Kat Pitman was settling into her aisle seat on a Southwest Airlines flight from Louisville to Chicago Friday morning, texting her husband, when her iPhone buzzed.
She looked down to see an AirDrop request. Someone whose name she didn't recognise was sending her a pornographic image.
"It was just very explicit. It just shocked me," the 40-year-old frequent flyer said in an interview with USA TODAY.
Pitman immediately turned off AirDrop, an Apple feature that allows people to wirelessly send photos, videos and documents to nearby phones and computers using Bluetooth or Wi-Fi, but quickly turned it back on to take a screenshot of the sender's name. She instantly received two more AirDrop requests, with a video and another graphic photo.
The sender's name? A NSFW take on Bilbo Baggins from The Hobbit.
The 9:05 a.m. flight was still boarding so Pitman decided to show her phone to two Southwest flight attendants at the front of the plane. It was only an hour-long flight but she worried the sender might be in her row, and that made her uncomfortable.
Pitman's first words to the flight attendants: "I know this sounds crazy..."
Southwest quickly (and loudly) shut down the offender
She showed the flight attendants the sender's inappropriate screen name and was amazed when one of the flight attendants picked up the intercom and told "Mr. Baggins" to immediately stop AirDropping.
"There was no question. They weren't like, 'What's AirDrop?' They just took care of it," she said. "They continued to check on me during the flight and as I left the flight. I just was incredibly impressed."
Southwest spokesman Chriz Mainz confirmed a passenger sent lewd photos and videos via AirDrop on Southwest Flight 1388.
"The safety and comfort of all of our customers is our highest concern, and we don't condone such inappropriate behaviour," he said in a statement. "Our crews are equipped to respond quickly and appropriately to address these concerns expressed by our customers, which is exactly what they did in this case."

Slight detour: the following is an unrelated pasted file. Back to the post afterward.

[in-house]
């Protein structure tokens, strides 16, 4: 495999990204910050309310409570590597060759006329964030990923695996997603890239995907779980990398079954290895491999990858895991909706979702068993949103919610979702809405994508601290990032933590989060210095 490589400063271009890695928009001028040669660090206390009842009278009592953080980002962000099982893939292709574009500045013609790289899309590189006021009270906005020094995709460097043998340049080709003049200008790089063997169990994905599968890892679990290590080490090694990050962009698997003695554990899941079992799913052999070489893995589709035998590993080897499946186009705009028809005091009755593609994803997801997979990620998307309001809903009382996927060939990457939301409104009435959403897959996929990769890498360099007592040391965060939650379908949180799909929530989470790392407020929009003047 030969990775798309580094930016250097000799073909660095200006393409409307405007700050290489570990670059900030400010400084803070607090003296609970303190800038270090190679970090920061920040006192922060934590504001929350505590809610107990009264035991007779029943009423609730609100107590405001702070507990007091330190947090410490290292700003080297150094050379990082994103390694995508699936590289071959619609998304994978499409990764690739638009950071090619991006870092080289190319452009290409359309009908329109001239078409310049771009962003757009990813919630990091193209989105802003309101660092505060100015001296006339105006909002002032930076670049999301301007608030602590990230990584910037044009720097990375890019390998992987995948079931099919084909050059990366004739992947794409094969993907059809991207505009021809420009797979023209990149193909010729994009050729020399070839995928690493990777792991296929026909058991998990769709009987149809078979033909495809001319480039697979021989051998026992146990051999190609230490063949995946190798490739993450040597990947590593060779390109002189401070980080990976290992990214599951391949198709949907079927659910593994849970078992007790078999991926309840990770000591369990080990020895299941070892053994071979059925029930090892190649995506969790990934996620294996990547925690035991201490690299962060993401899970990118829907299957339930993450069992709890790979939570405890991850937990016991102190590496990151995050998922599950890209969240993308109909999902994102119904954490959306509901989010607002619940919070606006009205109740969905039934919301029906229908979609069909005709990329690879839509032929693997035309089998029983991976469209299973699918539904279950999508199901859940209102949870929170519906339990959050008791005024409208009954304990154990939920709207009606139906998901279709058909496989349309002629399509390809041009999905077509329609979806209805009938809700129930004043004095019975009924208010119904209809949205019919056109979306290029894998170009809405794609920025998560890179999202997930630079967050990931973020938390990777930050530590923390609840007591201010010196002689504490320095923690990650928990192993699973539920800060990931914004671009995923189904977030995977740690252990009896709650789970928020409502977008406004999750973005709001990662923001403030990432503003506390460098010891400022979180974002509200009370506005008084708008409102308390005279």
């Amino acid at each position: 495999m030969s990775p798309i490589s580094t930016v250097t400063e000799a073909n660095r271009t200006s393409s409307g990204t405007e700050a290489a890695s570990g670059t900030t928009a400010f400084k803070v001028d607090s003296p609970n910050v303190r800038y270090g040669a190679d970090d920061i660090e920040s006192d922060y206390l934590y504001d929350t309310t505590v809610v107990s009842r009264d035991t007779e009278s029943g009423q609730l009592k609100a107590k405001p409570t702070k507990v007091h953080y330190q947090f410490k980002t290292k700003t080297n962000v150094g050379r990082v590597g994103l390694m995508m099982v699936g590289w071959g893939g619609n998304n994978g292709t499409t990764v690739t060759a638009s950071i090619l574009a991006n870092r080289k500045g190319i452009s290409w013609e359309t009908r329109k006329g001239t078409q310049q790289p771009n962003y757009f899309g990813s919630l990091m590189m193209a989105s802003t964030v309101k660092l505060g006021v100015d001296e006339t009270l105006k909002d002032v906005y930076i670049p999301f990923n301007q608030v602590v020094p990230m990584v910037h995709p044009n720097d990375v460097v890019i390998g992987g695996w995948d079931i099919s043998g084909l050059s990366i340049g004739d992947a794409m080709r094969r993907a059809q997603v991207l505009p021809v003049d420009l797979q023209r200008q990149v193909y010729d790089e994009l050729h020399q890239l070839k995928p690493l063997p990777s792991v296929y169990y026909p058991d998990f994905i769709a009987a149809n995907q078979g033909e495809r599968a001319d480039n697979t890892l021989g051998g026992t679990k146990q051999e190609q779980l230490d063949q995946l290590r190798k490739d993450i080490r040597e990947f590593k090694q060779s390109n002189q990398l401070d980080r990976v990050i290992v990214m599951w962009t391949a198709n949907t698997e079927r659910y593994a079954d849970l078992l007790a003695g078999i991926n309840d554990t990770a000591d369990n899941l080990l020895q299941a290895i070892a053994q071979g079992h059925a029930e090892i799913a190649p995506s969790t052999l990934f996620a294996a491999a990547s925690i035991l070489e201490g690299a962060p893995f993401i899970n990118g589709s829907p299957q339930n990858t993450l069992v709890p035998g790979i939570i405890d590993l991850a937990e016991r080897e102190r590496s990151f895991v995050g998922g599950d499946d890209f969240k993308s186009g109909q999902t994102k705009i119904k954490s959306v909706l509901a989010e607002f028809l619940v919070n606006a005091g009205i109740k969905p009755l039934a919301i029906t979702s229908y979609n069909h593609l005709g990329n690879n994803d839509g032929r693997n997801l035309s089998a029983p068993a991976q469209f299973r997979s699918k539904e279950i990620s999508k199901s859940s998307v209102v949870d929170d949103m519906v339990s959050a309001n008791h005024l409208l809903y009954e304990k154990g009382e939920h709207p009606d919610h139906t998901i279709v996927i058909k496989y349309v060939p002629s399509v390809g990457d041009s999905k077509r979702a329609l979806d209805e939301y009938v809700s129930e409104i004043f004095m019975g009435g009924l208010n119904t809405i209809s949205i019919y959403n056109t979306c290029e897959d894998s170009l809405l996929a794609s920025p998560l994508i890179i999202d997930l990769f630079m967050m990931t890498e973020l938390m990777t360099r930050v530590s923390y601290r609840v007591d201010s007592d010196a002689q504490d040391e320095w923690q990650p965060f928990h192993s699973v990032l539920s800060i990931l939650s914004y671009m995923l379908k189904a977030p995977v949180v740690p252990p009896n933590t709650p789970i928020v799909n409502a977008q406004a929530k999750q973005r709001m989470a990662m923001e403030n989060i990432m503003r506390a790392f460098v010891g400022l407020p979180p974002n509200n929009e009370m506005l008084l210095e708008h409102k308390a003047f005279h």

Mainz called it an isolated incident on Southwest, though so-called cyberflashing incidents on public transit using AirDrop have made headlines.
Pitman travels weekly for her work as a nonprofit executive and said this is the first time this has happened to her on a plane. She has received one other AirDrop from a stranger, but it was an innocuous photo of a playground sent by another patron at a family restaurant.
Here's how to prevent this from happening to you:
If a technology executive like Pitman can mess up the AirDrop settings on her phone, odds are other people need to look at theirs, too.
When she got on the plane, her AirDrop was set to receive files from "everyone" instead of limiting the senders to "contacts only." (Another option is to click "receiving off.")
In fact, Pitman says she usually keeps the feature turned off, activating it only when she needs to for work or to share stuff with her teenager daughters.
But the day before her flight, she had switched it to "everyone" so someone she met at a conference could send her their business card. (She offered AirDrop as an alternative to texting when the attendee asked for her cell phone number.)
She said she likely won't use the "everyone" setting AirDrop again for fear of a repeat.
But she said the focus shouldn't be on her phone settings: "The first response shouldn't be, 'You left this door open, therefore this is what's going to happen,' like it's somehow OK."